LONDON – Imagination Technologies Group plc has said it is "well advanced" in developing camera-related IP cores that can address growing markets in vision processing.
The concept of putting an application-specific processor close to an image sensor to perform tasks related to image capture and extracting useful information has been previously pursued by a number of startup and system companies.
One of the benefits is that in distributed and complex embedded systems it can reduced power consumption and the burden on the central processing unit if raw data is converted into relevant information at the camera. Embedded vision in robotics and such things as security cameras and automobiles are all growing markets for smart cameras that can perform such tasks as pattern-recognition, or recognizing pedestrians or faces.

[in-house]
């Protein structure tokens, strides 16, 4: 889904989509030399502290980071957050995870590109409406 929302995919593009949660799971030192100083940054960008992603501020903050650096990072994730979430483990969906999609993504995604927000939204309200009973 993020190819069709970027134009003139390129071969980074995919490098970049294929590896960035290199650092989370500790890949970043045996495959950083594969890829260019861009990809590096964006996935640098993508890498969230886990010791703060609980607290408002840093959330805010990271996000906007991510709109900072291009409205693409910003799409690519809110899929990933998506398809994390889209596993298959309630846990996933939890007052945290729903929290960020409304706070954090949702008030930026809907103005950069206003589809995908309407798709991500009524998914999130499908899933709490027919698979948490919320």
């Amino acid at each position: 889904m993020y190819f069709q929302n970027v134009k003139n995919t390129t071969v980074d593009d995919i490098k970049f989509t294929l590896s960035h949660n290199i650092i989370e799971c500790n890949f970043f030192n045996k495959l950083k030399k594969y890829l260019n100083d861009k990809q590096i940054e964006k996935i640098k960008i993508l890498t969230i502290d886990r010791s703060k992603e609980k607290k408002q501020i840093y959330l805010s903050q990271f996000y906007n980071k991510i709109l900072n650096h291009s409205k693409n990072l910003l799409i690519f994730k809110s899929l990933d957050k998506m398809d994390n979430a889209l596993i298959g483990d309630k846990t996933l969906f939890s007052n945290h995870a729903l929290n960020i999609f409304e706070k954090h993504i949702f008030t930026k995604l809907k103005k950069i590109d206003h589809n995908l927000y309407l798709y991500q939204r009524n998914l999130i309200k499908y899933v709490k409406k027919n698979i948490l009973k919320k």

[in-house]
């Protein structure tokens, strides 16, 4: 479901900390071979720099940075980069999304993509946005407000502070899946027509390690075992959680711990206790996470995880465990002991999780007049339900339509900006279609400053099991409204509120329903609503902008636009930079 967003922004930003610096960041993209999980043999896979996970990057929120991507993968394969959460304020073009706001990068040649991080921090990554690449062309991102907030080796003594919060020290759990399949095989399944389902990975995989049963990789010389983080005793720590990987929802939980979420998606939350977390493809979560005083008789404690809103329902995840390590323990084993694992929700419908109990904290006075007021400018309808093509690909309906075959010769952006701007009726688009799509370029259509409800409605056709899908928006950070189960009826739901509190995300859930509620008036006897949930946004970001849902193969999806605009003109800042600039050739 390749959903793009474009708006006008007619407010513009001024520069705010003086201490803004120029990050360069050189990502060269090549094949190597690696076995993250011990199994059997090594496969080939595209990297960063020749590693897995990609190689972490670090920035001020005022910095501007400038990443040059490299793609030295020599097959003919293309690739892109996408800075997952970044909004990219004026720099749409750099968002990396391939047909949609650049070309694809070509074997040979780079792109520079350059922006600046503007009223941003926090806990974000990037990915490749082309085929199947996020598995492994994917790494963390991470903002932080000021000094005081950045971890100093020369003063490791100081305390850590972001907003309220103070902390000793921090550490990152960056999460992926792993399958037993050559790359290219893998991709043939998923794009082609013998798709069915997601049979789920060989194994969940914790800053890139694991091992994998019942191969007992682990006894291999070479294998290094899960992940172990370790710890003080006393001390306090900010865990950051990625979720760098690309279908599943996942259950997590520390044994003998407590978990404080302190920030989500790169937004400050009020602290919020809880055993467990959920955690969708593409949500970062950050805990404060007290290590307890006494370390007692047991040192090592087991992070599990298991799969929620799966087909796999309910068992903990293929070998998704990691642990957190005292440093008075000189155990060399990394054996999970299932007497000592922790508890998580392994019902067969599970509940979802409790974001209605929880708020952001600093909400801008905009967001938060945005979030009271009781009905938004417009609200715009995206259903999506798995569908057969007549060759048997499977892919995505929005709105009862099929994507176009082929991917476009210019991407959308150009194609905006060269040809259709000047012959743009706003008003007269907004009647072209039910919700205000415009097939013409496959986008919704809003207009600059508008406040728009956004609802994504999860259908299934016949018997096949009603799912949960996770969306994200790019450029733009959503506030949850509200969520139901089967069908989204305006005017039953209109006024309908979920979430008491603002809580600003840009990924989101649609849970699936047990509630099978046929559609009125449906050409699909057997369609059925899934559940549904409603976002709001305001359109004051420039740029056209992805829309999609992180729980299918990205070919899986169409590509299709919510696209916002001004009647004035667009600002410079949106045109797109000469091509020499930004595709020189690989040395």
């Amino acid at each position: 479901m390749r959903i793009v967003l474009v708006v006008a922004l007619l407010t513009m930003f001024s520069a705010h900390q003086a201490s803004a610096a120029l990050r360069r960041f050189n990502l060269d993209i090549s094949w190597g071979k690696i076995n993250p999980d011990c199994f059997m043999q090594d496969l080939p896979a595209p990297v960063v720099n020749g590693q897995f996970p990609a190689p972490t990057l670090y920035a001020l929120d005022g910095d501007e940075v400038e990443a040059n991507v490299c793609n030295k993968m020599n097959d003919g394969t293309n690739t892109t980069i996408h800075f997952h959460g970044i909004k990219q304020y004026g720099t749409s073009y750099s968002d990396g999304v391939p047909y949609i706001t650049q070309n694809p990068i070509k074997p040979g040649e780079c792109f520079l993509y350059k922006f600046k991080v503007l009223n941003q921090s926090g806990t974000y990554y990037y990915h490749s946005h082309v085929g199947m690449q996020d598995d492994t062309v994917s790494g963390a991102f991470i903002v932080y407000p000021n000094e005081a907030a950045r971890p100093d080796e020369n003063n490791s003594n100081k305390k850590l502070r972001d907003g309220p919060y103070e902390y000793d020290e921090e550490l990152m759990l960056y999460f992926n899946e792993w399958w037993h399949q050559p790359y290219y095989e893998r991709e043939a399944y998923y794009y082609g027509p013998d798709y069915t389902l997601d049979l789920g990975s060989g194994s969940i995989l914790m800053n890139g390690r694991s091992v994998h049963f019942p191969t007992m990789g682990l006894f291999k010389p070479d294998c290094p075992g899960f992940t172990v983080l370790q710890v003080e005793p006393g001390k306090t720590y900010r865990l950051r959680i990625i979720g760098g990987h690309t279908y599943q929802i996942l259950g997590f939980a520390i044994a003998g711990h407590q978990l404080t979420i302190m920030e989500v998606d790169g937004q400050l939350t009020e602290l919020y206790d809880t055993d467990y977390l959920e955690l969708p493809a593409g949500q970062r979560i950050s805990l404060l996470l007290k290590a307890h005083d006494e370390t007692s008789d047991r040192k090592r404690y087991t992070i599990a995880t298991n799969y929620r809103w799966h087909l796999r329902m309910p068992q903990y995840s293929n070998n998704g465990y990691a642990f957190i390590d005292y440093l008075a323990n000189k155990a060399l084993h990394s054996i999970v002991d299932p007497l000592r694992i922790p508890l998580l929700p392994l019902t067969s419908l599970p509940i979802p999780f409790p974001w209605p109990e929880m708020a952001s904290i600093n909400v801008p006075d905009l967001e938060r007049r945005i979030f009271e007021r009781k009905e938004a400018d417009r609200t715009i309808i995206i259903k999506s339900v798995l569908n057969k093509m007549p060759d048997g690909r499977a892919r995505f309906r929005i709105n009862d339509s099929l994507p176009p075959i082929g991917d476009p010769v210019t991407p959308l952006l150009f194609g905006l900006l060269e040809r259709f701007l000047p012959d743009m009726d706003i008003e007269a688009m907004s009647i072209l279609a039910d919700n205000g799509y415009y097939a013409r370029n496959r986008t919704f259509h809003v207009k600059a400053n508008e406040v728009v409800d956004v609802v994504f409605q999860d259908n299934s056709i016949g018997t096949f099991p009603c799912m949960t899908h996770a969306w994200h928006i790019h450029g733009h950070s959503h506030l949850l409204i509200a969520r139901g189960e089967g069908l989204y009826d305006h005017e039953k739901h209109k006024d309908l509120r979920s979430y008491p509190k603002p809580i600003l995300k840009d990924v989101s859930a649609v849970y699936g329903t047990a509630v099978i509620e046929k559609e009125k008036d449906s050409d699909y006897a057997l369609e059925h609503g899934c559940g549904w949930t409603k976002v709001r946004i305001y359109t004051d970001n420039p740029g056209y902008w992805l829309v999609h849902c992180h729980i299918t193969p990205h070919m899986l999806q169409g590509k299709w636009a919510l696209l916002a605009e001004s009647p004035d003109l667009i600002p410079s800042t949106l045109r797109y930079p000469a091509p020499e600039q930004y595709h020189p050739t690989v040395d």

In 2012 Freescale Semiconductor Inc. announced it had licensed image processing intellectual property from CogniVue Corp. (Gatineau, Quebec) for use in processors for automotive driver assistance systems. Cognivue's Apex image processing cores include multiple parallel computational units – as many as 96 – running in parallel with an ARM processor core used for housekeeping.
In an interim management statement Imagination said that PowerVR Vision would exploit the technological synergies that exist with the company's graphics and video IP cores.
David Patterson, known for his pioneering research that led to RAID, clusters and more, is part of a team at UC Berkeley that recently made its RISC-V processor architecture an open source hardware offering. We talk with Patterson and one of his colleagues behind the effort about the opportunities they see, what new kinds of designs they hope to enable and what it means for today’s commercial processor giants such as Intel, ARM and Imagination Technologies.